Nov 042016

With thanks to Eoin Smith, Senior Account Executive, Tricker PR.


A Scottish farmer’s wife who has won £1.2m on an online bingo and casino site won’t be saddling up for a life of luxury or galloping off on a round-the-world cruise. Mandy Bowman, who scooped the jackpot on Glossy Bingo’s Major Millions slot game, plans to spend her winnings on her beloved horses by building an indoor riding school and launching a livery.

Mandy (45), from Buckie in Moray, also plans to invest some of her prize money in upgrading buildings and machinery on the family farm so that she and husband, John (40), can expand their operations and have a more stable future.

The pair wed two years ago and have yet to have a honeymoon – but Mandy says there is lots of work to be done on the farm before they can even think about taking some time off to enjoy a much-needed holiday together.

“We’ll soon be lambing and then the cows will be out to the field, so it could be May or even June before we can take a holiday. My husband doesn’t have a passport, so when we do finally take a break it won’t be anywhere exotic – it will be in Scotland,” explains Mandy.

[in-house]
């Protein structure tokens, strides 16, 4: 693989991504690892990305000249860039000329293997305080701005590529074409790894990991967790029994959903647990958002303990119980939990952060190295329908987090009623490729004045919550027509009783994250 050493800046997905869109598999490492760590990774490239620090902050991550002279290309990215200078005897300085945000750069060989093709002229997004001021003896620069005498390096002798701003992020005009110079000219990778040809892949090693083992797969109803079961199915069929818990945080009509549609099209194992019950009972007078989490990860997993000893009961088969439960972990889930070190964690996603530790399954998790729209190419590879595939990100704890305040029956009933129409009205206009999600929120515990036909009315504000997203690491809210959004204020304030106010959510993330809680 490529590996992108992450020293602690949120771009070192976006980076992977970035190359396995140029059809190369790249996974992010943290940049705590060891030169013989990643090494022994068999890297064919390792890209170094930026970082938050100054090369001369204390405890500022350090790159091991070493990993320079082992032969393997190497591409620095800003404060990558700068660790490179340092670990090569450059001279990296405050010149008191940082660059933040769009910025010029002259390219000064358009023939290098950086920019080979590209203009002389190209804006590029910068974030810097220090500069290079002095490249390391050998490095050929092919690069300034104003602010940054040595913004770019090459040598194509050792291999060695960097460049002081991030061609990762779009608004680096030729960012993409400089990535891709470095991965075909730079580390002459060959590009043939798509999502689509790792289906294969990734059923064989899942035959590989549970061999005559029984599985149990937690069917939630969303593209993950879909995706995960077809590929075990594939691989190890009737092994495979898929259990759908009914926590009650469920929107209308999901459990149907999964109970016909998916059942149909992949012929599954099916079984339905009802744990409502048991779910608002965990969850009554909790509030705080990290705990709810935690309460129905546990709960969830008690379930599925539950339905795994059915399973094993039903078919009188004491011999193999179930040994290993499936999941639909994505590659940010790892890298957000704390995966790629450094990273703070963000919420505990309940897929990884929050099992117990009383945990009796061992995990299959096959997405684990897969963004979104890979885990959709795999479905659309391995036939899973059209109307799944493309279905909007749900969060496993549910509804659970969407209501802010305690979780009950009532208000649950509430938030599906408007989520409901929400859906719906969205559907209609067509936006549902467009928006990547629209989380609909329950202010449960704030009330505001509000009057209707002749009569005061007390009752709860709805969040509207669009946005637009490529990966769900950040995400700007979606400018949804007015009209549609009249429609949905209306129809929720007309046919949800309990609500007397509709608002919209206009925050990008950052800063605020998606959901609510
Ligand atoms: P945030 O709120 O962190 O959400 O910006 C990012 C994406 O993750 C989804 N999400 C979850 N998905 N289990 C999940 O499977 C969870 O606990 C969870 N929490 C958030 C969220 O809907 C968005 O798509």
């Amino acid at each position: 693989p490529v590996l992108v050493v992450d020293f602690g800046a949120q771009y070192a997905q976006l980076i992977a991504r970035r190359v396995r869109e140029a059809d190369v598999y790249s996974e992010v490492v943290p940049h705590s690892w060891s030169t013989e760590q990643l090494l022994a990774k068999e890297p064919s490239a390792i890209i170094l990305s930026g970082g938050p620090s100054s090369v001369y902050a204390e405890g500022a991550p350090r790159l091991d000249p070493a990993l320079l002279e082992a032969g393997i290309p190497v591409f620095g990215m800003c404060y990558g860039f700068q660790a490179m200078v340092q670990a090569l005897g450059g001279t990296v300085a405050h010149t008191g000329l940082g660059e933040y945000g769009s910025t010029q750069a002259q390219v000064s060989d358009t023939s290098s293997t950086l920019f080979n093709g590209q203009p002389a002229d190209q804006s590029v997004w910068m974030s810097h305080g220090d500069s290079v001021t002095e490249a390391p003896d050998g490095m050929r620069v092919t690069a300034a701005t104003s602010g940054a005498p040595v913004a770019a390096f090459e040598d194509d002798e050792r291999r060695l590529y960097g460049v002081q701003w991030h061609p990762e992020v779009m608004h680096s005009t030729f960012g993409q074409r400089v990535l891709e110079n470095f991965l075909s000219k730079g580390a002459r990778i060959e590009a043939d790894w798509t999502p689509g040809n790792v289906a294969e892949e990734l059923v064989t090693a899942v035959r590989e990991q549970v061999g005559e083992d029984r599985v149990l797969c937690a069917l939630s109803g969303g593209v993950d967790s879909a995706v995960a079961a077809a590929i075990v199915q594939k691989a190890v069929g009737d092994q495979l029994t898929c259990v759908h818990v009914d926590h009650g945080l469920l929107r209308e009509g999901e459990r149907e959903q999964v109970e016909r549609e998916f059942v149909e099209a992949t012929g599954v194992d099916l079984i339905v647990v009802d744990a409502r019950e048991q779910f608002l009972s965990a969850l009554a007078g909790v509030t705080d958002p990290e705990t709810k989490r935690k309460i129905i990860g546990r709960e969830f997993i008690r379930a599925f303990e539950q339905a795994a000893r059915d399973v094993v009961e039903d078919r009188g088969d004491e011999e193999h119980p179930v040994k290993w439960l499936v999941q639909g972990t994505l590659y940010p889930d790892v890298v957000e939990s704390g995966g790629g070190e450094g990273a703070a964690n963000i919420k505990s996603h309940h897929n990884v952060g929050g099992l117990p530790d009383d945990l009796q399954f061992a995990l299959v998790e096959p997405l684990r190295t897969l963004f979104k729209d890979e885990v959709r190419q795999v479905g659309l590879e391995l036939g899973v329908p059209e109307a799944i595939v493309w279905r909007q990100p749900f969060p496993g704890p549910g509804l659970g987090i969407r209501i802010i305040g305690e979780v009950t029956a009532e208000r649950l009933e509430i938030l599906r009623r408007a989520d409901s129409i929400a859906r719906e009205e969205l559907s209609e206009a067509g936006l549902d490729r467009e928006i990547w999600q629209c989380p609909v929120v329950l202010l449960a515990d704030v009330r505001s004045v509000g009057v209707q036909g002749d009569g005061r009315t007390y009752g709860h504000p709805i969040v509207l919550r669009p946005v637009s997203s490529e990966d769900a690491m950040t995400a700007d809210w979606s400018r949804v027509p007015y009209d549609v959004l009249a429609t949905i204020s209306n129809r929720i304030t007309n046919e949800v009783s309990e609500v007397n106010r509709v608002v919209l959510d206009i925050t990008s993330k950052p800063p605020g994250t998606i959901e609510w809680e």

“I might treat myself to a 4×4 to make getting in and out of the farm easier. I asked my husband if he would like a new car, but he’s happy with the one he’s got. I’ve become a millionaire, but the day I really hit the jackpot was the day I met my husband.”

Mandy says she is still having to pinch herself after hitting the jackpot on Major Millions, but is determined to keep her feet on the ground despite winning a total of £1,185,253. She has four horses and wants to expand the stables on the farm so that she can operate a livery business and an indoor riding school.